By Bruce McConnelee / 7190 District Governor
Every year, the Rotary International president mounts some effort to improve membership, yet worldwide Rotary’s total membership has been stuck at 1.2 million for many years. This means the same number of folks leave Rotary each year as join a club. Rotary is growing rapidly in many parts of the world, but here in North America, Rotary is shrinking, and our district is no different from many throughout the states.
RI President Shektar Mehta has asked us to “Be One, Bring One.” Be a good Rotarian, in all the ways we know and love; and also bring a good Rotarian. Just one, each of us.
When analyzed superficially, my strong suit, this means our district would double in one year — minus the folks who move, pass away, and are otherwise incorrigible or prefer a different service organization.
Yet it seems truly difficult for many of us to “bring just one.” For some, they may feel they’ve already asked their friends, or don’t want to burden their friends with the prospect of saying no. I get this, and if I had any friends I could even relate.
You may know a Rotarian because you are colleagues at work; congregants at the same church, fellow board members on other not-for-profits; neighbors down the street. You know they’re involved with Rotary because it comes up in casual conversation. You know it’s a good thing they’re doing, and there’s a good chance you are respecting and maybe even admiring the fact they’ve made a commitment to this world.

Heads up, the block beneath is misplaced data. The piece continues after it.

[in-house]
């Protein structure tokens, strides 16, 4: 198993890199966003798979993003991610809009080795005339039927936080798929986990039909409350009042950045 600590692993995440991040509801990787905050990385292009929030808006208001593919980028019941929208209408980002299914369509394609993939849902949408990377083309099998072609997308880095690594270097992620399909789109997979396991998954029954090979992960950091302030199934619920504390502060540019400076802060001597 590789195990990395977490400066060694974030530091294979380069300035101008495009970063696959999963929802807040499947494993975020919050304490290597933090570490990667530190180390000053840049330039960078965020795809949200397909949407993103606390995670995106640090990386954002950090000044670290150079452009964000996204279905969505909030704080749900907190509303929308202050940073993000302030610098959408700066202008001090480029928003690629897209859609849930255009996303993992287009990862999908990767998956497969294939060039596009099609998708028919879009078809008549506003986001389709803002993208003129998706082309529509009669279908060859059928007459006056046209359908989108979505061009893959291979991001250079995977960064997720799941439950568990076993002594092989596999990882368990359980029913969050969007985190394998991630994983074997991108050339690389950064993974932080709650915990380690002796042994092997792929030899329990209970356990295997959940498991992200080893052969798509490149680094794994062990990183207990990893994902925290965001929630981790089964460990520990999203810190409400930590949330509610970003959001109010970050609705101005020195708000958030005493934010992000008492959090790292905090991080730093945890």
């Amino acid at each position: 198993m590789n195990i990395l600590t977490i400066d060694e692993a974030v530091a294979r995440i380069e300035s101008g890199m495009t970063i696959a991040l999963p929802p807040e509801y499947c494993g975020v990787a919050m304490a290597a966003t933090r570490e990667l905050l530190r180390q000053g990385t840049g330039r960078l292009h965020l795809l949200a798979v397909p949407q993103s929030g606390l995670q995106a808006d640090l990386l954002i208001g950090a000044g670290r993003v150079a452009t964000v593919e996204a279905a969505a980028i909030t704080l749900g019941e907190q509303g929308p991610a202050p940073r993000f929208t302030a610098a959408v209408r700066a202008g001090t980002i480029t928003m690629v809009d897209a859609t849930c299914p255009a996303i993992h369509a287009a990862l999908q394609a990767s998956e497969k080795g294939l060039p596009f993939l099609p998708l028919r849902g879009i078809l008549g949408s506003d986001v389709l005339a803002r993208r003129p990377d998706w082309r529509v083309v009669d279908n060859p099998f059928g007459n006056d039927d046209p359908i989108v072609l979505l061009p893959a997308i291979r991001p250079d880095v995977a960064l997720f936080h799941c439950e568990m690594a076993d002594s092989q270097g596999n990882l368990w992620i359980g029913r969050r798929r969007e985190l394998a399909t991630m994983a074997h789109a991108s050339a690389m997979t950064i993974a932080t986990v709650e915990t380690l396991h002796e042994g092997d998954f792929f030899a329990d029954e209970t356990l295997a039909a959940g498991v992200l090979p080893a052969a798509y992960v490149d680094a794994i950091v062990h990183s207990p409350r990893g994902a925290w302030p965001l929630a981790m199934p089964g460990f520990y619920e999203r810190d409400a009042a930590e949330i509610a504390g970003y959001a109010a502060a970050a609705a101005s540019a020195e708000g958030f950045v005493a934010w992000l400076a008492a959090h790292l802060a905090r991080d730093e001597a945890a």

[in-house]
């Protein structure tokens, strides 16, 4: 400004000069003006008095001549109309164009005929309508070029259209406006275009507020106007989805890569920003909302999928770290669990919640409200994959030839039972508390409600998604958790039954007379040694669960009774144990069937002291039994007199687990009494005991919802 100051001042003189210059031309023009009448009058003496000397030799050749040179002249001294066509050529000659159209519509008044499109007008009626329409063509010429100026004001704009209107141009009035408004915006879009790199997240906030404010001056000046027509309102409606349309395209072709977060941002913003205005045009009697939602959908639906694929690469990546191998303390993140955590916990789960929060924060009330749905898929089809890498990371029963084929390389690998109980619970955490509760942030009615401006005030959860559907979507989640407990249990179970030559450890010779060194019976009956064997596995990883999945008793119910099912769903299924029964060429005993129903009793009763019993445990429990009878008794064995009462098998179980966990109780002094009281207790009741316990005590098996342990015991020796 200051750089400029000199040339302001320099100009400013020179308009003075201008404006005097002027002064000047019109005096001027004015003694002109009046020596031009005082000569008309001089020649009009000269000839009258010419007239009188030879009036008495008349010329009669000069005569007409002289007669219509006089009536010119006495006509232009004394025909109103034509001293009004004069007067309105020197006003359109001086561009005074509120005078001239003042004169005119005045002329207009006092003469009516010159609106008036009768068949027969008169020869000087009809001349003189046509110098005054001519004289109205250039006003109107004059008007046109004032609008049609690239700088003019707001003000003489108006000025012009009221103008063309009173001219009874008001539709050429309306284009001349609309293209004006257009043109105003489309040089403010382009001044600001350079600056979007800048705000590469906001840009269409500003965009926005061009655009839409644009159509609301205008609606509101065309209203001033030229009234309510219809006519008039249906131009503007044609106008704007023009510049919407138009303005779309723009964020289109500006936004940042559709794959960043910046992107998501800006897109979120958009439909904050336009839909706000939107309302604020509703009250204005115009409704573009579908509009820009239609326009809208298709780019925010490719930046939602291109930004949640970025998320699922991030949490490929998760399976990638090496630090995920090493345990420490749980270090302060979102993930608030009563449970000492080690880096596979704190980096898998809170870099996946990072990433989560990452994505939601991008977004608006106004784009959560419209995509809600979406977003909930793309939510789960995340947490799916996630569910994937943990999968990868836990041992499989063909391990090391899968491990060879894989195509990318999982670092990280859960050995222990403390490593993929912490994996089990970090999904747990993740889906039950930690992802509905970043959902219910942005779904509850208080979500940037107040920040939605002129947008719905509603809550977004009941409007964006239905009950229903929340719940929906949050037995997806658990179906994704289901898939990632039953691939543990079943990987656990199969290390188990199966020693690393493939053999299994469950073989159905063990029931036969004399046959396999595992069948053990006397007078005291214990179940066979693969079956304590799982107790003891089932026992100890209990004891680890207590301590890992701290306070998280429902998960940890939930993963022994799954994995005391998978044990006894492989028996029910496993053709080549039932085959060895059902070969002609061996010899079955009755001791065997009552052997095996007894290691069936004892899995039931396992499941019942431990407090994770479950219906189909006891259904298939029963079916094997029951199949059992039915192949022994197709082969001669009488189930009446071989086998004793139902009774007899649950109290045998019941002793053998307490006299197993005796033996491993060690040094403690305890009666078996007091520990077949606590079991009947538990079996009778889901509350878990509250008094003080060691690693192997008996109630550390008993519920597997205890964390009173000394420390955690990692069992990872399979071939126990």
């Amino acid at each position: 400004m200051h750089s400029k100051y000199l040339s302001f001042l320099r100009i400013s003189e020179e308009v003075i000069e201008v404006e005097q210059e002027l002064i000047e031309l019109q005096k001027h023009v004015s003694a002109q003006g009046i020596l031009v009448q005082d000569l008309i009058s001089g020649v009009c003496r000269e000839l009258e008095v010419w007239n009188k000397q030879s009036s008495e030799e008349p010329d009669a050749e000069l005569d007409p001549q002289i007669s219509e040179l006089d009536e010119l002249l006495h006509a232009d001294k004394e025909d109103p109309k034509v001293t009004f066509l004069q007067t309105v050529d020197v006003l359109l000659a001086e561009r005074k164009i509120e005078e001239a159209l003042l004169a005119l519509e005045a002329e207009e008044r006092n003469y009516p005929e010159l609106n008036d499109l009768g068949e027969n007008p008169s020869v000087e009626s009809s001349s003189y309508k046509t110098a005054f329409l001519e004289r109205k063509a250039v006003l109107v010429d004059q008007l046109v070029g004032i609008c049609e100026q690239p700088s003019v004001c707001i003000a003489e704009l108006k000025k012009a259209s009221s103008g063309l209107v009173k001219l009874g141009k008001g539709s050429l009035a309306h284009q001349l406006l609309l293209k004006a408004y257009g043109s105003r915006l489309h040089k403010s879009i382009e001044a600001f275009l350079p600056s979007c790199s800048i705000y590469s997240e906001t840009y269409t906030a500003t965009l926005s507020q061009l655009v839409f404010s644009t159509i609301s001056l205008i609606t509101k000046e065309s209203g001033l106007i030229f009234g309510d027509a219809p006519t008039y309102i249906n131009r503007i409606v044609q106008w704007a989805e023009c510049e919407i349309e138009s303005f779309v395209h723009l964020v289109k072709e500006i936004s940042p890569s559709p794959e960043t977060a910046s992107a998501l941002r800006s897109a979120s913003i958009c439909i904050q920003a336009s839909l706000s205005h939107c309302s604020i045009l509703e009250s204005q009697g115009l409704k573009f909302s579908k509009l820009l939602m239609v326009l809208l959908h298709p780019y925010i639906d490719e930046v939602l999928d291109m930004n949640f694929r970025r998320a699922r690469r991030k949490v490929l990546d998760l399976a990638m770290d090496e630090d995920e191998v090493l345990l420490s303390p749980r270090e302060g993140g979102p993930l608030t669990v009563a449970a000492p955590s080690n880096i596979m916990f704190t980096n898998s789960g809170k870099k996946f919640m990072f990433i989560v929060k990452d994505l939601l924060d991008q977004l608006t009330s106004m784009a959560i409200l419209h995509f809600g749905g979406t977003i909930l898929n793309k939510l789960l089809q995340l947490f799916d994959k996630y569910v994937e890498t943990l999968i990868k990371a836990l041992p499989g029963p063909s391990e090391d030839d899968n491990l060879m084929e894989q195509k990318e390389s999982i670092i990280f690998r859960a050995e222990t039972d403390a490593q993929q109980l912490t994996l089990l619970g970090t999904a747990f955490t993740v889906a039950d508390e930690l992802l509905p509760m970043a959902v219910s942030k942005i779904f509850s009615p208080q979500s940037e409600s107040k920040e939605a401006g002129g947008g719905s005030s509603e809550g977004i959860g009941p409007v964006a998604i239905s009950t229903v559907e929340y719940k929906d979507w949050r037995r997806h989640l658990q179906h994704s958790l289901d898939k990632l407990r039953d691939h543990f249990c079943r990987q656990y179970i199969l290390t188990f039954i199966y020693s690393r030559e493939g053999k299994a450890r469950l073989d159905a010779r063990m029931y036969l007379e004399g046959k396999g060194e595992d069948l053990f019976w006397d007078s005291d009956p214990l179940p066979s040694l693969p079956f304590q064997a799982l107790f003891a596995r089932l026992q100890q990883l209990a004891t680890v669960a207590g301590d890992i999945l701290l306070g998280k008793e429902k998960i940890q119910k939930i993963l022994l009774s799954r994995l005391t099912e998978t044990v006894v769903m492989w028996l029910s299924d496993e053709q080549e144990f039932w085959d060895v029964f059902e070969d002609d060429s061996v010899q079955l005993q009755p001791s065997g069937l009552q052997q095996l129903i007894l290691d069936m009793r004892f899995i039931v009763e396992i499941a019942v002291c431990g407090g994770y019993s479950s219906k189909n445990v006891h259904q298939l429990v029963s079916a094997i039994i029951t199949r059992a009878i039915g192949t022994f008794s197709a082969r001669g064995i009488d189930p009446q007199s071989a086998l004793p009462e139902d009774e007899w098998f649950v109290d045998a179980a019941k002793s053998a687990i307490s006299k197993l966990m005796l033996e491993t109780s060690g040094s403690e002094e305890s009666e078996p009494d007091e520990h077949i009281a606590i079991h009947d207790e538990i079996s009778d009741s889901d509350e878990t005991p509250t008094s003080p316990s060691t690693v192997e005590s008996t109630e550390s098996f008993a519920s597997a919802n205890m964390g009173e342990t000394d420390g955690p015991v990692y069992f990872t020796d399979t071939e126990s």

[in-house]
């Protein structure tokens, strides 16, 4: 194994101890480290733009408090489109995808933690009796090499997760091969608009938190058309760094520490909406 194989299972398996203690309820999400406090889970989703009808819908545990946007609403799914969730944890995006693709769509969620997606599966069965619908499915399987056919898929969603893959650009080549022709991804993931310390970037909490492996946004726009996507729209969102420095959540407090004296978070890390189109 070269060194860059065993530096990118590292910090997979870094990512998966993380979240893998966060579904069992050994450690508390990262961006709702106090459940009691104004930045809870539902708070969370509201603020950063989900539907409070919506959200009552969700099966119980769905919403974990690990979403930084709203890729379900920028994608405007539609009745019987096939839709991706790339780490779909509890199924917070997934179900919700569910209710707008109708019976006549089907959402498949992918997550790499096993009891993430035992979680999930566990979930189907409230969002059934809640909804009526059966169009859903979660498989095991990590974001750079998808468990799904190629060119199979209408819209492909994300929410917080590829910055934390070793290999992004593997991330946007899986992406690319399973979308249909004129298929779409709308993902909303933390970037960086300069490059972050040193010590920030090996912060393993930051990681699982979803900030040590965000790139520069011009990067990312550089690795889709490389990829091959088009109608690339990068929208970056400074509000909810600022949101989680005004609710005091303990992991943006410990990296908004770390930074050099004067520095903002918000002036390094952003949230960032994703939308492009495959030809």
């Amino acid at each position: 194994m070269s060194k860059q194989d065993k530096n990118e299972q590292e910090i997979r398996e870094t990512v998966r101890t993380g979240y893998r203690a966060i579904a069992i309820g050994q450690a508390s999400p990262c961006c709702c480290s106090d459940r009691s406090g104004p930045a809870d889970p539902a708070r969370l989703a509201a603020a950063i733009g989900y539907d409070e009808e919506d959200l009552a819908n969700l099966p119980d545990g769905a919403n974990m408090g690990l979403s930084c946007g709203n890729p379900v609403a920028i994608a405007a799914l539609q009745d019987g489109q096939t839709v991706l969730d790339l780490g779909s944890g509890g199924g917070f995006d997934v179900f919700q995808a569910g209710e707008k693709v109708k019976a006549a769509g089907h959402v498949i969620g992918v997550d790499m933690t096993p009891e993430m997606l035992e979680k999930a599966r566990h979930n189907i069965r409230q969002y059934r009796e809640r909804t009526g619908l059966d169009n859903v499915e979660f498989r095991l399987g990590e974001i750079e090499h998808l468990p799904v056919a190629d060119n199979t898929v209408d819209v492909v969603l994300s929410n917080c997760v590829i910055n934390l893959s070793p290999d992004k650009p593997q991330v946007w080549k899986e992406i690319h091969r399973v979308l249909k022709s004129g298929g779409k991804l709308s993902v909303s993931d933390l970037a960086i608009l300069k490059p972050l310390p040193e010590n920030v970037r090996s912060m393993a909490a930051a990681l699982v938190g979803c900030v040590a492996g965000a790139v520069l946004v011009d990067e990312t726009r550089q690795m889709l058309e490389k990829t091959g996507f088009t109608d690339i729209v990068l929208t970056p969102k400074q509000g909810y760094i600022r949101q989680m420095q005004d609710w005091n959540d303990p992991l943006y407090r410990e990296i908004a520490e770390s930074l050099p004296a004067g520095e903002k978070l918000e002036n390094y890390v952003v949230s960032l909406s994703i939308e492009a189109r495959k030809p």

Which comes to a perspective I believe has far more potential than the straightforward, out-and-out “ask:” Rather than get people into Rotary, get Rotary into the people!
All Rotary clubs should “allow” friends and neighbors to participate in your service projects. Is there any reason a club’s service project has to be Tuesday at noon, or Wednesday night, rather than Saturday morning or some other non-working time? If you don’t know the answer to this, ask your current leadership.
For most of us it’s much easier to get Rotary into the people if we invite them to participate, and join with them to make our community better. And, it’s a much easier ask if someone might like to help out with a project. And, quite honestly, if the answer is no, then Rotary may not be for them, which is OK, too.
Our district is working on many flexible models and new clubs that will meet the needs of today’s Rotarian prospect –- different meeting times, cause-based and affinity clubs, clubs with lower expenses. And, we will roll these out in the coming months. Clubs for moms, clubs for vets and those who support vets, clubs that have one primary cause-based focus like the environment, etc.
But, it still all starts with you. Will you “Be One, Bring One”? We can no longer wait for “the other guy” to do it. If the “Object of Rotary is to encourage and foster the ideal of service as the basis of worthy enterprise” — and we know that we could do more with more Rotarians — then it stands to reason that our worthy enterprise in the Capital Region will be greater, deeper, and more impactful. And, more fun.
“Be the One,” please.